2011-08-12 / Business

Hot yoga comes to Bluff Road

By John Temple Ligon

And now for something completely different, quoting directly from www.hotyogamasala.com:

Why Hot Yoga?

The human body is designed to move. Lack of movement often leads to an endless array of aches, ailments, and disease. Yoga is the science of achieving optimal health on several levels: physical, mental, emotional , and spi ri tual . The purpose of yoga is to move the body through a full range of motion and to encourage relaxation by quieting the internal chatter of the mind with the goal to simply feel good. In hot yoga, the room is intentional ly heated because of the benefi tsitoffers the body. Heat protects the muscles as they move. When practicing in the heat, endorphins are released helping to reverse the negative effects of stress. Heat increases the heart rate and strengthens the cardiovascular system. Higher temperatures soften collagen around the joints for more freedom of movement and improve the function of the nervous system. In addition, the process of sweating exfoliates, rejuvenates, and detoxifies the skin, the largest organ of the body.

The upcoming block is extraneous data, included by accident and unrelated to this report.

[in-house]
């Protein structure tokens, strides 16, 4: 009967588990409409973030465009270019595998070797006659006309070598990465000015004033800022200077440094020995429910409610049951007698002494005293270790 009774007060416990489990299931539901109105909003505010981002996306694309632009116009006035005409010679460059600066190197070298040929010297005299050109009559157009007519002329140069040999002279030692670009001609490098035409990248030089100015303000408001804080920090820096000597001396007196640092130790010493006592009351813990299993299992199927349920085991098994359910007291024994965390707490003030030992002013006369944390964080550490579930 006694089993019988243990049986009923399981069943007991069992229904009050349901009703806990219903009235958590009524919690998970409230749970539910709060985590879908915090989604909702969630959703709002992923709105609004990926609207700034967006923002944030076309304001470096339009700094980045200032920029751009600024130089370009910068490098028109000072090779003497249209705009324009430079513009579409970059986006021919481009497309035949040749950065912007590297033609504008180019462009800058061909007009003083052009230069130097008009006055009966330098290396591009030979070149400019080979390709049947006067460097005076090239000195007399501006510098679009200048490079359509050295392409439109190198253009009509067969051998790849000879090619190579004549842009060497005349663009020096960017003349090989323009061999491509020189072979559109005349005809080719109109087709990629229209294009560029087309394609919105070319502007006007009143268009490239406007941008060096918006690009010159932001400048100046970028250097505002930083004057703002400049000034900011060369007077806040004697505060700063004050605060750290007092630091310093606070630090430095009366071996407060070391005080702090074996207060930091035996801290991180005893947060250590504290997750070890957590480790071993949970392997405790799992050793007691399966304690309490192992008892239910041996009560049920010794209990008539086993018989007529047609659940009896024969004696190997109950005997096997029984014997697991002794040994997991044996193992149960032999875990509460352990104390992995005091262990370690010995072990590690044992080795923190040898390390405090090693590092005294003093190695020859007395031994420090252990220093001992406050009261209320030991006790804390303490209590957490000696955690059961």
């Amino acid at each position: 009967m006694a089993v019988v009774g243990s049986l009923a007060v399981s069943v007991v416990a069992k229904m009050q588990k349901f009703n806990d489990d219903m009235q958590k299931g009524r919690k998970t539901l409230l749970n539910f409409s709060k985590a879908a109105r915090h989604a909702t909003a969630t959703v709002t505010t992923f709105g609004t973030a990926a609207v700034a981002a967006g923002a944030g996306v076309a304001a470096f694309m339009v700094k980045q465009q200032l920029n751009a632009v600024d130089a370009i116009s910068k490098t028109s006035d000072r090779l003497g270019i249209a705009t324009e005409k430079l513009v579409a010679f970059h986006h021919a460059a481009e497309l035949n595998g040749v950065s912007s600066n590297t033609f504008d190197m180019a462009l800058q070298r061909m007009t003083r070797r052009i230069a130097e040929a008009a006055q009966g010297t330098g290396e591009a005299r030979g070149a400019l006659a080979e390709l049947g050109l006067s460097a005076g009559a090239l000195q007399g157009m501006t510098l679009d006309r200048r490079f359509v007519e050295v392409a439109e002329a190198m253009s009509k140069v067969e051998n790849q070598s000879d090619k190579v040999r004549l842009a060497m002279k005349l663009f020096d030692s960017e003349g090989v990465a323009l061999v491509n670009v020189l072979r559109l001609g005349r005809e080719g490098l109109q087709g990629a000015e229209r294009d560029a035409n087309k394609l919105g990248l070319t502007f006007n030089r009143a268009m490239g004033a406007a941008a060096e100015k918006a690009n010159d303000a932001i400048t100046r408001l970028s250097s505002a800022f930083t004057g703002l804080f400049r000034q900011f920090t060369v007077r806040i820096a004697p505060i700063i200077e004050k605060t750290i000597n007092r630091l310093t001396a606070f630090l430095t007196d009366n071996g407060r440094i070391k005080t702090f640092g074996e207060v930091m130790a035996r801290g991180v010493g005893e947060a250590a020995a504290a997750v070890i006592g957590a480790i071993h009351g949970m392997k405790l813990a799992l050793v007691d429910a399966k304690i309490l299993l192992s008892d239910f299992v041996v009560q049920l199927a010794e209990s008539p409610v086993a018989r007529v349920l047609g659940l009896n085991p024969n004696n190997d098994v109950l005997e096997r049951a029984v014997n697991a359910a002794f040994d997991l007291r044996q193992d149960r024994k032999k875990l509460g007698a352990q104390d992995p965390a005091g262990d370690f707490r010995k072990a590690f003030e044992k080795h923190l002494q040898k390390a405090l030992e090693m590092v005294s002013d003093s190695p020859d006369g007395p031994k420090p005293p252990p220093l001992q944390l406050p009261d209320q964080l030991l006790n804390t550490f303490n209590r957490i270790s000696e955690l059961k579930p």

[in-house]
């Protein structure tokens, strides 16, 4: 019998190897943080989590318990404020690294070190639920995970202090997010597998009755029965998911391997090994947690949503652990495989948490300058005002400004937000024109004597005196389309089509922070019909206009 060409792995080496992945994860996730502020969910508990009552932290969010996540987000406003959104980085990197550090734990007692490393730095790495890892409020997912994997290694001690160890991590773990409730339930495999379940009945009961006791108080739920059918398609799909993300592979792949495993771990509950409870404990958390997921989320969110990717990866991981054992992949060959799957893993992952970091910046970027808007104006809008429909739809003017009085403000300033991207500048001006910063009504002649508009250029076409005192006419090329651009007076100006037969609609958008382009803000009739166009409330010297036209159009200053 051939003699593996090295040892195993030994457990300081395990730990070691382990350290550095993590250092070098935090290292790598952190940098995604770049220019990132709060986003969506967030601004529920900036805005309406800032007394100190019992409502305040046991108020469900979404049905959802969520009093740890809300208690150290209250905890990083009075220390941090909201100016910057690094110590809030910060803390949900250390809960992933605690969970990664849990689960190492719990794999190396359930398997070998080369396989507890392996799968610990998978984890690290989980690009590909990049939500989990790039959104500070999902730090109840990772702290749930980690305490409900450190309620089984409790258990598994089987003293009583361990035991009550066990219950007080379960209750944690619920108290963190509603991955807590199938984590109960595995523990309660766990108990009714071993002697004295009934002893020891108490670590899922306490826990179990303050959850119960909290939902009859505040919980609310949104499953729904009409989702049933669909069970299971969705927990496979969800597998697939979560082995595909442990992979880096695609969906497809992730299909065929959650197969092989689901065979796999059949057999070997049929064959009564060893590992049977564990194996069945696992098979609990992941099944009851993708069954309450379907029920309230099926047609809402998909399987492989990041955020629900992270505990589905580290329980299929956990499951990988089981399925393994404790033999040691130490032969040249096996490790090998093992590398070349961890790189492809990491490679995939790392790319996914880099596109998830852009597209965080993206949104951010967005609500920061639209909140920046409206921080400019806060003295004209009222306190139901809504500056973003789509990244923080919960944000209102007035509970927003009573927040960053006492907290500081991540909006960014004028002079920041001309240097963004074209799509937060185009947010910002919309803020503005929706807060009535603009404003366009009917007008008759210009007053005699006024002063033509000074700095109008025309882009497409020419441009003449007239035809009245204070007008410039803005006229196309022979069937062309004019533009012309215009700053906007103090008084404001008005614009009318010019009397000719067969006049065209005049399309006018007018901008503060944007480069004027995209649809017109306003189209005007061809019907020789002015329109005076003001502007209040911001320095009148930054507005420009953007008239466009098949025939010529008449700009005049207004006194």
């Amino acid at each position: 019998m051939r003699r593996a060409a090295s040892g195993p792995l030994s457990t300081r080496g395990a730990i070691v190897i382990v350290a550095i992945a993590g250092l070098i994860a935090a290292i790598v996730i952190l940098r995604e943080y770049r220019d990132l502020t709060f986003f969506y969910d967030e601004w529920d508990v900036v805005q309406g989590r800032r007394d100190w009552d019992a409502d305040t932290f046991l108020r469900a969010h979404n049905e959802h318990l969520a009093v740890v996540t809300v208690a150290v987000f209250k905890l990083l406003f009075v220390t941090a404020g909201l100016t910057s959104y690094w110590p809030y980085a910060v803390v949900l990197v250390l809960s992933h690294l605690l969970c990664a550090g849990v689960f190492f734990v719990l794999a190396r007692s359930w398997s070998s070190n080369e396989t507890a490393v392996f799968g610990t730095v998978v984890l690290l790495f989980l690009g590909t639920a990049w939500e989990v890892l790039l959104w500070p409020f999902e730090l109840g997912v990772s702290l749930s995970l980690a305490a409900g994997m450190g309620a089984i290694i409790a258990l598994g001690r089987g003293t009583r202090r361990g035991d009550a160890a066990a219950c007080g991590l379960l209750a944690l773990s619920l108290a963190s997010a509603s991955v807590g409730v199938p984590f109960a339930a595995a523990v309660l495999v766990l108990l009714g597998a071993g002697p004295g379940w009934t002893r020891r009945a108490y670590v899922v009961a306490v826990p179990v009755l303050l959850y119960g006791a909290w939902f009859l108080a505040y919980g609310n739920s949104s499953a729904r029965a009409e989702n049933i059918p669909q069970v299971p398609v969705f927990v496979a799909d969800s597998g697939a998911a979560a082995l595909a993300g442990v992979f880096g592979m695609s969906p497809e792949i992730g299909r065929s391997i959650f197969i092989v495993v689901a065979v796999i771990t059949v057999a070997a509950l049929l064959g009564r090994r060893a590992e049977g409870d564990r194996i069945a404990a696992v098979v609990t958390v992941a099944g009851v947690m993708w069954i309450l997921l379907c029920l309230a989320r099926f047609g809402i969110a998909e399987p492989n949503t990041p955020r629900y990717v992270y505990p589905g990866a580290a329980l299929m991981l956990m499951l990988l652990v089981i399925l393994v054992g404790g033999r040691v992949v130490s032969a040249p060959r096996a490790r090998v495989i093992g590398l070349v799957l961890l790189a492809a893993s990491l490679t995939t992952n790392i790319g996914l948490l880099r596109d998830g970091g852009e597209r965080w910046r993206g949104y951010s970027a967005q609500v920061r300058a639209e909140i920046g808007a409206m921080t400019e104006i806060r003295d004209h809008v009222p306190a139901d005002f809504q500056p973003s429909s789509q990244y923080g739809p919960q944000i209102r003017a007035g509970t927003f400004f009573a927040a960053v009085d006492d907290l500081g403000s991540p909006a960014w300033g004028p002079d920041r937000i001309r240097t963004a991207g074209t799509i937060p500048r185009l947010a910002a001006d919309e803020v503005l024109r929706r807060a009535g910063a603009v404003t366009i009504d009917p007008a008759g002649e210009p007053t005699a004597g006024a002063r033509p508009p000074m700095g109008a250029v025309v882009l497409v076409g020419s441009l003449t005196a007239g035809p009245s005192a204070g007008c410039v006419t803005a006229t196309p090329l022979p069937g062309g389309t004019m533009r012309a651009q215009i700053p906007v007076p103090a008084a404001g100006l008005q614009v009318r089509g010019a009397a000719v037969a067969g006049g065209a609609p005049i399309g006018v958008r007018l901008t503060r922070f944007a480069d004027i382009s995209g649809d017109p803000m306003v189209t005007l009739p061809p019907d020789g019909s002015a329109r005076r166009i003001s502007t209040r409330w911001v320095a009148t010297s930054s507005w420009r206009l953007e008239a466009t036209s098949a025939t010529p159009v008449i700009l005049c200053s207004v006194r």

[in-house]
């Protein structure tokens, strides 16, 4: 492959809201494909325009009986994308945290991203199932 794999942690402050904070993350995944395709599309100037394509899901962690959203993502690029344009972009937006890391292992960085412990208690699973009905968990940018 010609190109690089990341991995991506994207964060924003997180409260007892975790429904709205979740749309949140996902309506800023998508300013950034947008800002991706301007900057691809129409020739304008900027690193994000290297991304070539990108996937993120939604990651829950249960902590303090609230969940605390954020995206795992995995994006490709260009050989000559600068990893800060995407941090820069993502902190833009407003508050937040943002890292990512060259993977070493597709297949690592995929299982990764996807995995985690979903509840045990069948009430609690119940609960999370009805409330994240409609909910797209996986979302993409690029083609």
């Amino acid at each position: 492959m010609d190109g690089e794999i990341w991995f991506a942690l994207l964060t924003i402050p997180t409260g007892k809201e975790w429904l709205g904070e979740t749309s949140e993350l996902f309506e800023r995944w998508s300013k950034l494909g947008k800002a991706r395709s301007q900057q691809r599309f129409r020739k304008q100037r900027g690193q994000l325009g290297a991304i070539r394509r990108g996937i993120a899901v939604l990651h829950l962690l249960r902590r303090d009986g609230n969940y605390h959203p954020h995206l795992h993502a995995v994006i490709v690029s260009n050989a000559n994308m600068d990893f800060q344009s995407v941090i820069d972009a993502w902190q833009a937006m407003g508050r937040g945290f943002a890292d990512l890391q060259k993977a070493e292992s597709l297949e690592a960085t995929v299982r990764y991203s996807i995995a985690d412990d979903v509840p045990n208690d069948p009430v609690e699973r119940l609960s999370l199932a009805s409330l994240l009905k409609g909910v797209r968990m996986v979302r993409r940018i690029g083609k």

Columbi a - born Kyra Strasberg sends that message to anyone who taps into the website for Yoga Masala, her emporium at 711 Bluff Road, near Williams- Brice Stadium and thousands of domiciled college students. Yoga can be compared with soccer, where both pursuits are fairly recent arrivals on the young peoples’ scene and both are blossoming beyond expectations of just a generation ago. Hot yoga, as implied by the paragraph italicized here, might be called yoga on steroids.

Strasberg has always danced ballet, and she has always kept her condition ready for dance. Taking ballet lessons from an early age, she had developed her dance skills almost to the point of professional status right out of high school at Heathwood Hall, where everybody except her entered college a few months after graduation. Single mindedly Strasberg entered summer programs with professional ballet companies after her junior and senior years in high school. By the fall of what was her buddies’ freshman year in college, she was an understudy with a performing ballet company in Boston. Known as a corps dancer early on, she danced professionally in Boston for another 17 years.